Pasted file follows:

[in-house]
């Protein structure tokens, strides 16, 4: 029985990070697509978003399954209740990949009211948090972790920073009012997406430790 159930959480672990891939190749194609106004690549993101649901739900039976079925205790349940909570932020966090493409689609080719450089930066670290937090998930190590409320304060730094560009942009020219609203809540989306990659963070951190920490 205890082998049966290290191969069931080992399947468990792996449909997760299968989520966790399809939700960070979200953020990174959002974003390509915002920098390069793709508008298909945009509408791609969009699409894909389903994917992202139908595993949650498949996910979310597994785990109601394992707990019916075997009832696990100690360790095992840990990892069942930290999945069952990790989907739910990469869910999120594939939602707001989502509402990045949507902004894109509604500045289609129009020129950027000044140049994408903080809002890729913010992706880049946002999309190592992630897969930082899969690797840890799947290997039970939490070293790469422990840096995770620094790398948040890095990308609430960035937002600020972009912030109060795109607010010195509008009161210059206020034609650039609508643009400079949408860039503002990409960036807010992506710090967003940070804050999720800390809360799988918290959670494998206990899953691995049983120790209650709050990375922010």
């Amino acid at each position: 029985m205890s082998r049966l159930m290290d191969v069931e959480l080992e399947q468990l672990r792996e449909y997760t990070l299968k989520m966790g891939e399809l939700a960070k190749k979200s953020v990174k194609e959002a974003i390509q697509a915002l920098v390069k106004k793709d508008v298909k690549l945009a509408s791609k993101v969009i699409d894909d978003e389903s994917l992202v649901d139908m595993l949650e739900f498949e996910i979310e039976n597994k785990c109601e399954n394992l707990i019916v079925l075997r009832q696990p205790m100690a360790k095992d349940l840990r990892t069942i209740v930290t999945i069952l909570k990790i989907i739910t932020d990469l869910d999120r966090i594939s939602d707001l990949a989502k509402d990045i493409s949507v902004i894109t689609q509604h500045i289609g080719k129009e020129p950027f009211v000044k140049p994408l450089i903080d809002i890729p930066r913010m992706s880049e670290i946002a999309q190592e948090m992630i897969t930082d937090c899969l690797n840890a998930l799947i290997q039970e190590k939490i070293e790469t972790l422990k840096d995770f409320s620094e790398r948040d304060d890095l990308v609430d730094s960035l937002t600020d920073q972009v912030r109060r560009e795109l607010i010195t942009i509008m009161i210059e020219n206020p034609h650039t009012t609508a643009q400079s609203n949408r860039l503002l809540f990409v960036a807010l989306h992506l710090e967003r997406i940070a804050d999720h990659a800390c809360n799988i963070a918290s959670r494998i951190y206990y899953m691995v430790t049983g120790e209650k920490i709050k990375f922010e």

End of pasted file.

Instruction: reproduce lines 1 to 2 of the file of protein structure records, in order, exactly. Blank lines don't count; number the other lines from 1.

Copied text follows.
[in-house]
């Protein structure tokens, strides 16, 4: 029985990070697509978003399954209740990949009211948090972790920073009012997406430790 159930959480672990891939190749194609106004690549993101649901739900039976079925205790349940909570932020966090493409689609080719450089930066670290937090998930190590409320304060730094560009942009020219609203809540989306990659963070951190920490 205890082998049966290290191969069931080992399947468990792996449909997760299968989520966790399809939700960070979200953020990174959002974003390509915002920098390069793709508008298909945009509408791609969009699409894909389903994917992202139908595993949650498949996910979310597994785990109601394992707990019916075997009832696990100690360790095992840990990892069942930290999945069952990790989907739910990469869910999120594939939602707001989502509402990045949507902004894109509604500045289609129009020129950027000044140049994408903080809002890729913010992706880049946002999309190592992630897969930082899969690797840890799947290997039970939490070293790469422990840096995770620094790398948040890095990308609430960035937002600020972009912030109060795109607010010195509008009161210059206020034609650039609508643009400079949408860039503002990409960036807010992506710090967003940070804050999720800390809360799988918290959670494998206990899953691995049983120790209650709050990375922010």